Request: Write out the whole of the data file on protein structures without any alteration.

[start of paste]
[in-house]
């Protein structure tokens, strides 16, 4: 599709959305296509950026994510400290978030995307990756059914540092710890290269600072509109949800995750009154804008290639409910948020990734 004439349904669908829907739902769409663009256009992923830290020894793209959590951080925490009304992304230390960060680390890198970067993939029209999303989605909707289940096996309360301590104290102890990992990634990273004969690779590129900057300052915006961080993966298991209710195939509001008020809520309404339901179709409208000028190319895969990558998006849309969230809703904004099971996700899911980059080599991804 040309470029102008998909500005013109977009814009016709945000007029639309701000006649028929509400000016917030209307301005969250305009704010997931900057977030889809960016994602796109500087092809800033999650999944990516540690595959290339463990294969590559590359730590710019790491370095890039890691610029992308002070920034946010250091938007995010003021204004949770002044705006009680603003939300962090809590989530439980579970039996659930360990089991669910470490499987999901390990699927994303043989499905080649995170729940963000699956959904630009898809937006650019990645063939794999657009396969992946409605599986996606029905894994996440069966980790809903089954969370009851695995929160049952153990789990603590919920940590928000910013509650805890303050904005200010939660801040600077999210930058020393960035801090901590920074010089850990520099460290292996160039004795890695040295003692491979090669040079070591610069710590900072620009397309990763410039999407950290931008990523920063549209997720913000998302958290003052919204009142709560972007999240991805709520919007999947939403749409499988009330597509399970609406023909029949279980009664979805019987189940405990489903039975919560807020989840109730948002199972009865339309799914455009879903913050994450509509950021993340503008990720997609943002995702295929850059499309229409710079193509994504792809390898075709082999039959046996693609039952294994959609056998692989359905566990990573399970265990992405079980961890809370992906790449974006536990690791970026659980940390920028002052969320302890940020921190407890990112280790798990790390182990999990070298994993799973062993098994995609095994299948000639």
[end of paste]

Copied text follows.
[in-house]
């Protein structure tokens, strides 16, 4: 599709959305296509950026994510400290978030995307990756059914540092710890290269600072509109949800995750009154804008290639409910948020990734 004439349904669908829907739902769409663009256009992923830290020894793209959590951080925490009304992304230390960060680390890198970067993939029209999303989605909707289940096996309360301590104290102890990992990634990273004969690779590129900057300052915006961080993966298991209710195939509001008020809520309404339901179709409208000028190319895969990558998006849309969230809703904004099971996700899911980059080599991804 040309470029102008998909500005013109977009814009016709945000007029639309701000006649028929509400000016917030209307301005969250305009704010997931900057977030889809960016994602796109500087092809800033999650999944990516540690595959290339463990294969590559590359730590710019790491370095890039890691610029992308002070920034946010250091938007995010003021204004949770002044705006009680603003939300962090809590989530439980579970039996659930360990089991669910470490499987999901390990699927994303043989499905080649995170729940963000699956959904630009898809937006650019990645063939794999657009396969992946409605599986996606029905894994996440069966980790809903089954969370009851695995929160049952153990789990603590919920940590928000910013509650805890303050904005200010939660801040600077999210930058020393960035801090901590920074010089850990520099460290292996160039004795890695040295003692491979090669040079070591610069710590900072620009397309990763410039999407950290931008990523920063549209997720913000998302958290003052919204009142709560972007999240991805709520919007999947939403749409499988009330597509399970609406023909029949279980009664979805019987189940405990489903039975919560807020989840109730948002199972009865339309799914455009879903913050994450509509950021993340503008990720997609943002995702295929850059499309229409710079193509994504792809390898075709082999039959046996693609039952294994959609056998692989359905566990990573399970265990992405079980961890809370992906790449974006536990690791970026659980940390920028002052969320302890940020921190407890990112280790798990790390182990999990070298994993799973062993098994995609095994299948000639």